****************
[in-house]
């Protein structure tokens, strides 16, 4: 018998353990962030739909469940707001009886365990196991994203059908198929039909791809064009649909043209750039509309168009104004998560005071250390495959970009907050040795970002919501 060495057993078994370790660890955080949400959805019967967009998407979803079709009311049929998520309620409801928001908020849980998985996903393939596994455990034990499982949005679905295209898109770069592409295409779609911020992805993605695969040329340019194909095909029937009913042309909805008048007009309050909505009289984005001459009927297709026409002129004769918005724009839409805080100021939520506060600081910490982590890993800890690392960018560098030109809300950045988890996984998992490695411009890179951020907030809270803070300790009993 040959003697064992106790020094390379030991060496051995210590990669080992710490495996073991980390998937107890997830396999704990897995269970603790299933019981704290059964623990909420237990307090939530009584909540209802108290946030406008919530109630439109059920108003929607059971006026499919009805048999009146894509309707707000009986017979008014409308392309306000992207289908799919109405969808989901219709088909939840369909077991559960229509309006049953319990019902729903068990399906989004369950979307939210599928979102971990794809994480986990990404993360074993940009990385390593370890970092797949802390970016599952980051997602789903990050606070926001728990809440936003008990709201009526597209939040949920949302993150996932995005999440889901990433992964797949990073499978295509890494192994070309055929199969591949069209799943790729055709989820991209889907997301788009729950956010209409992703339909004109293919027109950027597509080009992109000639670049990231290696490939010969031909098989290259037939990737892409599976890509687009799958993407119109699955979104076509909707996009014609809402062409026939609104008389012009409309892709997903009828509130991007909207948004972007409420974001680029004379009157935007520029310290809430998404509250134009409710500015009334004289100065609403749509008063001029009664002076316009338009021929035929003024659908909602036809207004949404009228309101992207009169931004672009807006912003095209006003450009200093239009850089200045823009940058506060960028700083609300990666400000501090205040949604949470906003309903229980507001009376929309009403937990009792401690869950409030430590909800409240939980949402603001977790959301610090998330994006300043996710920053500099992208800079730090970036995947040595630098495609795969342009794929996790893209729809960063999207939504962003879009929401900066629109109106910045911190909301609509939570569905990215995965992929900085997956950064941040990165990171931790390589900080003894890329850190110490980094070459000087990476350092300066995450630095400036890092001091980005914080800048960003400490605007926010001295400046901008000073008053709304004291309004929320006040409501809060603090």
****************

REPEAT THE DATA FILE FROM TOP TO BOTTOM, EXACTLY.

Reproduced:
[in-house]
């Protein structure tokens, strides 16, 4: 018998353990962030739909469940707001009886365990196991994203059908198929039909791809064009649909043209750039509309168009104004998560005071250390495959970009907050040795970002919501 060495057993078994370790660890955080949400959805019967967009998407979803079709009311049929998520309620409801928001908020849980998985996903393939596994455990034990499982949005679905295209898109770069592409295409779609911020992805993605695969040329340019194909095909029937009913042309909805008048007009309050909505009289984005001459009927297709026409002129004769918005724009839409805080100021939520506060600081910490982590890993800890690392960018560098030109809300950045988890996984998992490695411009890179951020907030809270803070300790009993 040959003697064992106790020094390379030991060496051995210590990669080992710490495996073991980390998937107890997830396999704990897995269970603790299933019981704290059964623990909420237990307090939530009584909540209802108290946030406008919530109630439109059920108003929607059971006026499919009805048999009146894509309707707000009986017979008014409308392309306000992207289908799919109405969808989901219709088909939840369909077991559960229509309006049953319990019902729903068990399906989004369950979307939210599928979102971990794809994480986990990404993360074993940009990385390593370890970092797949802390970016599952980051997602789903990050606070926001728990809440936003008990709201009526597209939040949920949302993150996932995005999440889901990433992964797949990073499978295509890494192994070309055929199969591949069209799943790729055709989820991209889907997301788009729950956010209409992703339909004109293919027109950027597509080009992109000639670049990231290696490939010969031909098989290259037939990737892409599976890509687009799958993407119109699955979104076509909707996009014609809402062409026939609104008389012009409309892709997903009828509130991007909207948004972007409420974001680029004379009157935007520029310290809430998404509250134009409710500015009334004289100065609403749509008063001029009664002076316009338009021929035929003024659908909602036809207004949404009228309101992207009169931004672009807006912003095209006003450009200093239009850089200045823009940058506060960028700083609300990666400000501090205040949604949470906003309903229980507001009376929309009403937990009792401690869950409030430590909800409240939980949402603001977790959301610090998330994006300043996710920053500099992208800079730090970036995947040595630098495609795969342009794929996790893209729809960063999207939504962003879009929401900066629109109106910045911190909301609509939570569905990215995965992929900085997956950064941040990165990171931790390589900080003894890329850190110490980094070459000087990476350092300066995450630095400036890092001091980005914080800048960003400490605007926010001295400046901008000073008053709304004291309004929320006040409501809060603090």